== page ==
Keep moving forward. This can be a long process, and it’s important to not lose focus on the end goal despite all of the things that are happening everywhere else. I follow a general rule where I get at least one thing done a day. That can be as complex as knocking out a piece of functionality, or as simple as throwing some ideas at Stuart.
From – Thomas
“Iterate! Build the simplest version of your game that you can, and then iterate on it as rapidly as possible. Because often that’s how you discover what is actually fun in what you’re building.”
From – Ed
“Just Do It!
I know it’s meme, but it’s a truth that I kinda learned by accident. I didn’t know how to do any sort of 3D modeling or any sort of scripting until I just did it. Learn by example, but make your own stuff as you go! You might suck at it at first, but don’t let that stop you. Just do it, and with more and more practice and completed works under your belt you will learn how to become better and better at it.”
From – Dan
“Ask for feedback. Show your game everywhere you can. Don’t believe everything that is told to you, but if you show the game to ten people and all of them think they think something needs to be changed they may be onto something. Also, as a shameless bit of self-promotion, I wrote an article on starting and finishing projects last year, which is all stuff that applies to game development too.”
From – Leevi
“Yeah for sure, probably an obvious one but beware of performance and engine limitations. Unreal are addressing bugs with console development very well but switching to newer versions of UE4 mid or late development is not always an option. Also the new Xbox one X and the Playstation Pro run incredibly well, but the standard Xbox one and Playstation 4 are not quite as powerful as the PC’s we develop on and it’s worthwhile to address optimization early on.”
From – Simon
“We have a LOT of advice for other indie developers! If you go to our blog, you can even read some of that advice! If I had to give some quick elevator-advice, I guess my best pieces of advice would be to always be honest with yourself (How good is my game? Can I finish this feature in time?), and, if you’re going to work on a game, commit to it, and be willing to put in the work and make the sacrifices to make your dream game a (virtual) reality.”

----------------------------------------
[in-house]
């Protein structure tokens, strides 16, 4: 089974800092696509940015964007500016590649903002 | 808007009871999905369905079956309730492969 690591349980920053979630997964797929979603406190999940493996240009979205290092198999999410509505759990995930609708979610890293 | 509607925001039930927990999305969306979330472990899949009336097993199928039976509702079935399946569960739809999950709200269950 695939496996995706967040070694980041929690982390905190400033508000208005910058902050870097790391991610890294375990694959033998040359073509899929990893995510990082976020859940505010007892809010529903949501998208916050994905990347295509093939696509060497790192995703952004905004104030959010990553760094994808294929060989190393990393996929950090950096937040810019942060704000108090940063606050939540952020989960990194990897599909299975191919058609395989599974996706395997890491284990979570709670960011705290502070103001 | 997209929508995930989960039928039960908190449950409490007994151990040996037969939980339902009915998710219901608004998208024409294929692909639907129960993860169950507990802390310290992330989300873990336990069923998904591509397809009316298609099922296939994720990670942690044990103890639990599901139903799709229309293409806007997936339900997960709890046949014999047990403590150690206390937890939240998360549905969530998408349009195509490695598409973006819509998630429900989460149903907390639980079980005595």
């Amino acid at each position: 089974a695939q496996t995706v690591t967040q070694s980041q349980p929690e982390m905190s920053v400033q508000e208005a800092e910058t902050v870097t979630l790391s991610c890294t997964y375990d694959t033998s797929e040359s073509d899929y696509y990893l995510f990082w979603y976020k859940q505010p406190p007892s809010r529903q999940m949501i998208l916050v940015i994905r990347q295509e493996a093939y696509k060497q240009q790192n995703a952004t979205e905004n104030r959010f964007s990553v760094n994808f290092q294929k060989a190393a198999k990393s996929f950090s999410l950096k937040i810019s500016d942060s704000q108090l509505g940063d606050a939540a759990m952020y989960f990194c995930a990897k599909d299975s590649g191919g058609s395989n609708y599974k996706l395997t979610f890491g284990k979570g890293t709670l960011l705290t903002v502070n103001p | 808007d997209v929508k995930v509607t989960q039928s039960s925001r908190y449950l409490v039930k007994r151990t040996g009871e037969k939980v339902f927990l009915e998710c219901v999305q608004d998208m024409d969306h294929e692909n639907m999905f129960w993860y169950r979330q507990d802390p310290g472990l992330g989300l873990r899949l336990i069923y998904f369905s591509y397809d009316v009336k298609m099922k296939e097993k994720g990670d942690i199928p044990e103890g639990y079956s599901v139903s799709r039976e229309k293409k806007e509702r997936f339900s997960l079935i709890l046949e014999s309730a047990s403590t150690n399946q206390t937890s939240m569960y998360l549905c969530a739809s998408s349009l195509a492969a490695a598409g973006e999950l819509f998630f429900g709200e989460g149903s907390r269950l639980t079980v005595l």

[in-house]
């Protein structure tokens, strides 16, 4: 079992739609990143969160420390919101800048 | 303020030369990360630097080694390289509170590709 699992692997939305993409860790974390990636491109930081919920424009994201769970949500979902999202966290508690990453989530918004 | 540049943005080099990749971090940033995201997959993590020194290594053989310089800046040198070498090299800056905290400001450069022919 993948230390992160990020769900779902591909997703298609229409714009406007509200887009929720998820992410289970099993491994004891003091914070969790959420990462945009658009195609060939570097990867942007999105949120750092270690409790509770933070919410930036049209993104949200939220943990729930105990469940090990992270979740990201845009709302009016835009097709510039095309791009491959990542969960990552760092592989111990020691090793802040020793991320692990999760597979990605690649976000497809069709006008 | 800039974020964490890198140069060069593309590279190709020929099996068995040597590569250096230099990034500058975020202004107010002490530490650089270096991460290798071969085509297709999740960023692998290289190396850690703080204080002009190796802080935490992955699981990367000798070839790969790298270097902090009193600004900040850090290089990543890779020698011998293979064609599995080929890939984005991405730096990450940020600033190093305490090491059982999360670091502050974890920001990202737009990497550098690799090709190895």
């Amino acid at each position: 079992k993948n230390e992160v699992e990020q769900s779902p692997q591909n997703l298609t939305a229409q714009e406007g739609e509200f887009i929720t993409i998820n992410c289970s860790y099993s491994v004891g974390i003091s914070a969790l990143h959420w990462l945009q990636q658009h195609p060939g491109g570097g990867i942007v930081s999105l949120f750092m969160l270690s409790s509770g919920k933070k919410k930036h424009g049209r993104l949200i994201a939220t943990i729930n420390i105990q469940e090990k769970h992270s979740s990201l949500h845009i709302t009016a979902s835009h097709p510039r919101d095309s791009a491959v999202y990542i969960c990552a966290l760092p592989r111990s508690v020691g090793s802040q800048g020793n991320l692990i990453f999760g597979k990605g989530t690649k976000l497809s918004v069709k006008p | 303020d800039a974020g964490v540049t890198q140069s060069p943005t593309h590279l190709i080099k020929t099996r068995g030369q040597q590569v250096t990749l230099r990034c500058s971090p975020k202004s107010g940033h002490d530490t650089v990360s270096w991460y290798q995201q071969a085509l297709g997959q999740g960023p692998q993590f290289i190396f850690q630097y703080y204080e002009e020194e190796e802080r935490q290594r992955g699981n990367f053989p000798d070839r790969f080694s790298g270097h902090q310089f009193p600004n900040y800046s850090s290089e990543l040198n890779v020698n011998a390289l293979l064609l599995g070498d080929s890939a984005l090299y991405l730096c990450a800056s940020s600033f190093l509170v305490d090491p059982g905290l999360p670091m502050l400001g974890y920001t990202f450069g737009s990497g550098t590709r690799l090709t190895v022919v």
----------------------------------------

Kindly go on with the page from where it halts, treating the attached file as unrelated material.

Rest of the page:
From – Jack
“Jack is right. I also have to thank him for diligently shilling for our blog this whole time XD. I already mentioned the thing about feedback, so that advice is important. That’s one of my strengths. If I had to give advice for one of my weaknesses, I would say that you need to take your daily routine seriously. Especially if you are going indie full-time. There’s always this temptation that you have more time than you have because “you don’t have a 9-5 job”. That’s true, but you’re still a person who does useless things like sleeping, showering, and eating. Also people really only have a few solid “focus hours” every day, so don’t waste them! My daily routine is terrible and so all I can say is that you shouldn’t make my mistakes. I need a life coach or something, seriously.”
From – Frank
“Watch your scope! This was our problem with Mike Dies and we had the same problem with our previous title Dark Scavenger. Don’t make something you can’t finish! We did manage to complete both of these titles, but it was by the skin of our teeth. The longer that a project goes on, the less likely your team is going to stick around to see it through!
And do whatever it takes to finish your game. If people quit, find new people. If you can’t find new people, learn to do it yourself. If you don’t have time to learn a skill, compromise until you have a product you can complete.
Finishing a game takes dedication, hard work and creativity. Don’t give up if you can’t see a product through to its original vision – adjust it! Adapt to your new constraints instead of abandoning the project. Intimidating constraints often birth the most interesting design decisions and innovations!”
From – Alex
Who’s the next Dev to Dev advice coming from?
Stay tuned to find out!